I told him I needed the restroom, so he had to leave. He stalled.

"I'll close the door when I'm done."

I had been warned not to let the students near the teacher's stuff as she had experienced some thefts. I was no way no how leaving a student in the classroom unattended. 

Apparently his game finished, and he logged off his computer, grabbed his stuff, and left. 

I still had enough time to make it to the restroom and back before the next class. 

But I mean, seriously? He knew when the period ended. I gave a clean up warning minutes before that bell rang. He couldn't have figured out that he didn't have time for another round of his game? 

Thursday, January 26, 2023

Catching Up

Eighth grade English. Fifth period. And I was confused. 

Class had barely started when a student asked me for a restroom pass. I checked the seating chart to get a name. "Evan?" I asked. He confirmed.

But, just before the bell had rung, another student had asked for a different hall pass. He needed to retrieve belongings from the PE locker room. Before I let him go, I asked his name so I wouldn't mark him absent when I went to take roll. He said his name was Evan. 

There were not two Evans on the roster. 

Getting roll taken takes a couple minutes. I was squaring away who had asked for hall passes (a girl had asked to go to the health office) and making sure I noted who was out of the room (the office had called for another boy) while checking for empty seats against the seating chart. I hadn't quite gotten my feet under me.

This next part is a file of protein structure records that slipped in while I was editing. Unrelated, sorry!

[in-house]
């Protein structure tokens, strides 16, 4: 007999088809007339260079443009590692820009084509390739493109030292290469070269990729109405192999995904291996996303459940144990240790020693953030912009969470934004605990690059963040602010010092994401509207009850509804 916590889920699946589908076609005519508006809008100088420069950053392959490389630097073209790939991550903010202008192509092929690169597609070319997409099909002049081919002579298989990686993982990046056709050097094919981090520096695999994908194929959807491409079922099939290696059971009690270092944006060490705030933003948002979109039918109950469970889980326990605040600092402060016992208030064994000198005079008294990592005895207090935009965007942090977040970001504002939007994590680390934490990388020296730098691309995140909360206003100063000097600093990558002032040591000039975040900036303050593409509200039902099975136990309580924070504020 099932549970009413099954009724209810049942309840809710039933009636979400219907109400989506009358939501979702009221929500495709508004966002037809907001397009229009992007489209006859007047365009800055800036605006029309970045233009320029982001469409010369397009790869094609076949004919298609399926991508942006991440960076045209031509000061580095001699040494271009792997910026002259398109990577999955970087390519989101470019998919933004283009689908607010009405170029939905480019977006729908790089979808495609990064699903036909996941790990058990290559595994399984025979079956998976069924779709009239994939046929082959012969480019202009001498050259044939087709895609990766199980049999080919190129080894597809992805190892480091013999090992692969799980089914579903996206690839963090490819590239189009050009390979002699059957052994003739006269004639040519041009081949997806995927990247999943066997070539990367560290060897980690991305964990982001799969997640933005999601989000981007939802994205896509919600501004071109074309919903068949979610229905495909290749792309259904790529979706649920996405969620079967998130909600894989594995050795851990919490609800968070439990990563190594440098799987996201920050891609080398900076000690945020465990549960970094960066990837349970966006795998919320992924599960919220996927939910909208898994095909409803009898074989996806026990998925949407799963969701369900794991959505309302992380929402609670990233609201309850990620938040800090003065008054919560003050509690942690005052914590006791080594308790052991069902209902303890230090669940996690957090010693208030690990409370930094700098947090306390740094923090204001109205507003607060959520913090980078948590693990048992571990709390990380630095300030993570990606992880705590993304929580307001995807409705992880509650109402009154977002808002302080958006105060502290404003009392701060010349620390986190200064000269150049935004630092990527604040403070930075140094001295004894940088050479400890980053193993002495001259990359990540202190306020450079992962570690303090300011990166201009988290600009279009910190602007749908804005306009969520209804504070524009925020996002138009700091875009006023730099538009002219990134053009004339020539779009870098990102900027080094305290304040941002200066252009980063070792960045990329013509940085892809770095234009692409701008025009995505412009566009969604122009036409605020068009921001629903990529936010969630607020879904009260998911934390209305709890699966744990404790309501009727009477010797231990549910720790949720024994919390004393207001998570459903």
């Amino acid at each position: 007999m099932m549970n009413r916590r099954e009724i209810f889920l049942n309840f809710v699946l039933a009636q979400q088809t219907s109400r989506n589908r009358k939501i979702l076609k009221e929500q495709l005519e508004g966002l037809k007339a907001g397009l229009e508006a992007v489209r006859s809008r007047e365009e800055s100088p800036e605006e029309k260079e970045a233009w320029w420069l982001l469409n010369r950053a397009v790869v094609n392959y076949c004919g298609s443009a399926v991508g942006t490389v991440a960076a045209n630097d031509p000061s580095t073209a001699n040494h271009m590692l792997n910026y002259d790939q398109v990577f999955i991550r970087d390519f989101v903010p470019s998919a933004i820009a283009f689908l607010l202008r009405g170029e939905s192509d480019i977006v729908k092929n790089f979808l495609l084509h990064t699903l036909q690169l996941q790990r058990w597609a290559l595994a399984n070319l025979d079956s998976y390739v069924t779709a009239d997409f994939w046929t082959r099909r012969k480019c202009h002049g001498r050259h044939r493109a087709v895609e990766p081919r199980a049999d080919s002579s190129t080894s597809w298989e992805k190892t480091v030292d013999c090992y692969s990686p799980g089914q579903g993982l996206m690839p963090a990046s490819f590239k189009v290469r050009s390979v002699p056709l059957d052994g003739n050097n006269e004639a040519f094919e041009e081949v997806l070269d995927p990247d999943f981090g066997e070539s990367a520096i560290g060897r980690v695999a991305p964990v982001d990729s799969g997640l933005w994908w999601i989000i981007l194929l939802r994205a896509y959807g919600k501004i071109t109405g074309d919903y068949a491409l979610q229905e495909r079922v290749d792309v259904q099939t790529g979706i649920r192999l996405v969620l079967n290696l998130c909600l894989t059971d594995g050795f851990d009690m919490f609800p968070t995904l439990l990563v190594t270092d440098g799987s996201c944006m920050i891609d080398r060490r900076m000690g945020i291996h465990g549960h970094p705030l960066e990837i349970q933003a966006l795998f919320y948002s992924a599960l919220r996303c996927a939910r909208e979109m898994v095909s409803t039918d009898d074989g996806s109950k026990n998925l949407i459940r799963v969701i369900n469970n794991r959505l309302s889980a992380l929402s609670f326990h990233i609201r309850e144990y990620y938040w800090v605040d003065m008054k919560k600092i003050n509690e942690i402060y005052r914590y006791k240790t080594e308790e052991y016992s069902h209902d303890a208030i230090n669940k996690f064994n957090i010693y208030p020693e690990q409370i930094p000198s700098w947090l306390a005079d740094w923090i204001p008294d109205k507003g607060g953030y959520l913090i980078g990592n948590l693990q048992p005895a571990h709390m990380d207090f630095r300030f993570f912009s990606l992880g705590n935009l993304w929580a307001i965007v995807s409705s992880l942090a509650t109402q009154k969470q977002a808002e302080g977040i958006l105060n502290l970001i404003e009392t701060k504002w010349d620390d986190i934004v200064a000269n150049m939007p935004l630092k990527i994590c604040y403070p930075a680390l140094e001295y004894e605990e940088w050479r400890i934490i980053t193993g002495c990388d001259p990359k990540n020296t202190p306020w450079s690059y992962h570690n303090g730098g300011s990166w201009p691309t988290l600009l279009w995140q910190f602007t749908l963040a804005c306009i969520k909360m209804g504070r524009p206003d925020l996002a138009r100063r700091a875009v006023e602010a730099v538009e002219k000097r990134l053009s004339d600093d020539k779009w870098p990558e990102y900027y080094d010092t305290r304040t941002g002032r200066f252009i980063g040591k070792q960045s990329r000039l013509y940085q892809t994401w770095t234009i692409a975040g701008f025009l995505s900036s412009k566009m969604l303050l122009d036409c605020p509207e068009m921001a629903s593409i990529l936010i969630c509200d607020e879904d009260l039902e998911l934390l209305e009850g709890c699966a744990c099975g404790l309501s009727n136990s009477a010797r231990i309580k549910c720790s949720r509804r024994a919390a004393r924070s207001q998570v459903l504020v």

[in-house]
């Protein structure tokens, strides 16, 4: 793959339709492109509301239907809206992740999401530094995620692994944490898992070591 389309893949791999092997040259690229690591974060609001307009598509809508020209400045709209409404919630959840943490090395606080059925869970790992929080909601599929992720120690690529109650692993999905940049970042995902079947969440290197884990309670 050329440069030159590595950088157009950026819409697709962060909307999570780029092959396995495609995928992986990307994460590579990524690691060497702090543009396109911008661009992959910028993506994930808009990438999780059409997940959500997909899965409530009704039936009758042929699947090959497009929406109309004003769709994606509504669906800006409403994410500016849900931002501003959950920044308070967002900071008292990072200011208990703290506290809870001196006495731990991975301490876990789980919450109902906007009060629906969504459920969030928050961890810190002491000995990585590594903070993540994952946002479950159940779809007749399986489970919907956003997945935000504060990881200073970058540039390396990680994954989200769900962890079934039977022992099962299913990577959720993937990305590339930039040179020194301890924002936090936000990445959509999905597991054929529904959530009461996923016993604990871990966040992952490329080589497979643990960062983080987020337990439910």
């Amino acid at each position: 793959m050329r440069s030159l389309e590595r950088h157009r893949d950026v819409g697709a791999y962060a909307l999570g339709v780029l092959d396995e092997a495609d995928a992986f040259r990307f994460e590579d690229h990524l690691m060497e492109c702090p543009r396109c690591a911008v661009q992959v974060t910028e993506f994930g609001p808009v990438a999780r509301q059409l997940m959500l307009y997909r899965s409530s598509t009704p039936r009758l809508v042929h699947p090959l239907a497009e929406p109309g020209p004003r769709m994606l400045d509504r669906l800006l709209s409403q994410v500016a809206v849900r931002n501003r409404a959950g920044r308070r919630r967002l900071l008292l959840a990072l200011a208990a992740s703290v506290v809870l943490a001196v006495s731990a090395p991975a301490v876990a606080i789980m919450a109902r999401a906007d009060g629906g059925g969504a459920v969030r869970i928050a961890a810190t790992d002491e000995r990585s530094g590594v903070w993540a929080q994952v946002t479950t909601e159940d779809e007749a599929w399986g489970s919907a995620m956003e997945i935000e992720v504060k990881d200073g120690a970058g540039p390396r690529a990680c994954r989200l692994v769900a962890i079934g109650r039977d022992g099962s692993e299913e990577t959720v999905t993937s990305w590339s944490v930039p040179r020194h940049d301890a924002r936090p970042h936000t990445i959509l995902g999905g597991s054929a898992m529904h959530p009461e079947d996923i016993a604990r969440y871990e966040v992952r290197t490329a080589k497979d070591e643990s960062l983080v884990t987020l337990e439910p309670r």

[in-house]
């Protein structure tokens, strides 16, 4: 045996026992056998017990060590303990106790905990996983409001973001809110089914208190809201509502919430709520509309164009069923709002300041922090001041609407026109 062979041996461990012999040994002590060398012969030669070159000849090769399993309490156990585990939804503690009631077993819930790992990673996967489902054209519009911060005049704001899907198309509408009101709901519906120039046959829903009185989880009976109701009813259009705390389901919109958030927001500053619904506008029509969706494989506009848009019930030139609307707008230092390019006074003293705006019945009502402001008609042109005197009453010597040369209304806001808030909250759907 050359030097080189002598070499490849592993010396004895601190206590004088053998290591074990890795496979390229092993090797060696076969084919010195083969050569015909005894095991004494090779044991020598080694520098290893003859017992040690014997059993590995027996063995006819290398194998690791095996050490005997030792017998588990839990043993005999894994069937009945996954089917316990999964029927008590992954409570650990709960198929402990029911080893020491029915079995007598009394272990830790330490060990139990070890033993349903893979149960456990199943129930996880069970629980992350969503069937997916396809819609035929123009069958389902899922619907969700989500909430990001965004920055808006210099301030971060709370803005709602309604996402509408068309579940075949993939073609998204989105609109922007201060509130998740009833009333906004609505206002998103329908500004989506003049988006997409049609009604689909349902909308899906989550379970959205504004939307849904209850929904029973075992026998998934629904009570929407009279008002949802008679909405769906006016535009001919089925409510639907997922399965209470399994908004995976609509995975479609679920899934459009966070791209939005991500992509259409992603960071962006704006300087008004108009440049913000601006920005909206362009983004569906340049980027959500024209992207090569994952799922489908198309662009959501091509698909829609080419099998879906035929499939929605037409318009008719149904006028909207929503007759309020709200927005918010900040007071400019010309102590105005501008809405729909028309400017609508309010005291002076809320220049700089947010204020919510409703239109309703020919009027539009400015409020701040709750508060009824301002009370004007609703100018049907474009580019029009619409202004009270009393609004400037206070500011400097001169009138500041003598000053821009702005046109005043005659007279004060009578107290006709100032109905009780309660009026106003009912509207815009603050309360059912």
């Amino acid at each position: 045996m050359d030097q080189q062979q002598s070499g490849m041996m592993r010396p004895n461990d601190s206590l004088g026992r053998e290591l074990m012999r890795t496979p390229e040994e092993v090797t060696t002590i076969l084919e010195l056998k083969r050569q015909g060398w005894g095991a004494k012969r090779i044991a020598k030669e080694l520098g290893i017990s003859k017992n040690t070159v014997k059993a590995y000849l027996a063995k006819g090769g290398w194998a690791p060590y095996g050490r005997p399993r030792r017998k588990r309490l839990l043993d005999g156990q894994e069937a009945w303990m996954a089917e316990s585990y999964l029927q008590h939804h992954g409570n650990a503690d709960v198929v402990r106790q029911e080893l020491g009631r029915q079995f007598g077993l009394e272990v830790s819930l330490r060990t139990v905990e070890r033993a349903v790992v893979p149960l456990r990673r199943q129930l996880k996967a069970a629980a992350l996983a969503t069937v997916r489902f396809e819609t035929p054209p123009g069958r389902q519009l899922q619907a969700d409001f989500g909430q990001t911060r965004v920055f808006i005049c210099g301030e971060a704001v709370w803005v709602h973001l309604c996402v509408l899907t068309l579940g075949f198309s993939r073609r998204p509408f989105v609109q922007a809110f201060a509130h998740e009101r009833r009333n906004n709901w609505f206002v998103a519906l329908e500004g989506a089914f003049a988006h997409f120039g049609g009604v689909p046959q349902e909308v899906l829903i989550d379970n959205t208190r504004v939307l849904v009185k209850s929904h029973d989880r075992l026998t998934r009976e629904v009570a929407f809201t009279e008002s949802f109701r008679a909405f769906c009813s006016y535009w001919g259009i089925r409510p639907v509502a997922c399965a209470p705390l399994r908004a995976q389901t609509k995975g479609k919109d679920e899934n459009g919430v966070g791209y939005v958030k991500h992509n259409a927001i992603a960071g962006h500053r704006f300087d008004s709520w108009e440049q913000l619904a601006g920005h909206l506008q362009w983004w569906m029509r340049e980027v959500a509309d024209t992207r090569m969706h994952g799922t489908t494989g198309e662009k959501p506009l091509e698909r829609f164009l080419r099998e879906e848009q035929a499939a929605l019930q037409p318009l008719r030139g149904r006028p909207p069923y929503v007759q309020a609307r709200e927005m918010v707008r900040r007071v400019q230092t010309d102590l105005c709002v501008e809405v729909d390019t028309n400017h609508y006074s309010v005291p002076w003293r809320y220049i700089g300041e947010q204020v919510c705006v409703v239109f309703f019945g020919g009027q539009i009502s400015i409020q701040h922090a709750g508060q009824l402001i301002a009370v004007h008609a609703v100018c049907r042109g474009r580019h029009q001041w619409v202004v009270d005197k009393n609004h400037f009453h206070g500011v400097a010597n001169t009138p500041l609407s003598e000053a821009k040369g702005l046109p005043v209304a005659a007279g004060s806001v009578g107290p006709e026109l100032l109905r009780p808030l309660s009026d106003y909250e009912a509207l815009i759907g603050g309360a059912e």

Then the Evan who went to the locker room returned and sat in Evan's seat.

And now I knew what the problem was. Restroom Evan was not Evan. He was only pretending to be Evan.

Ah yes. A name swap. This I'm familiar with

Restroom Evan returned to greetings of, "Hello, Jose." 

Jose's seat was occupied. Jose attempted to sit in Evan's seat, not noticing that Evan was sitting there, all the while saying, "My name is Evan." 

Uh huh. Dude, the jig's up. 

Caught, Jose went back to his seat. The boy in that seat protested that Jose had told him to sit there and pretend to be him. (Considering his behavior up to this point, I'm more likely to believe that he was a willing participant.) 

A couple minutes later, and the boys were all back where they were supposed to be. A couple minutes after that, and the class settled. 

And then I had some time to write this all out for their teacher. I can't be the only one to "enjoy" their antics.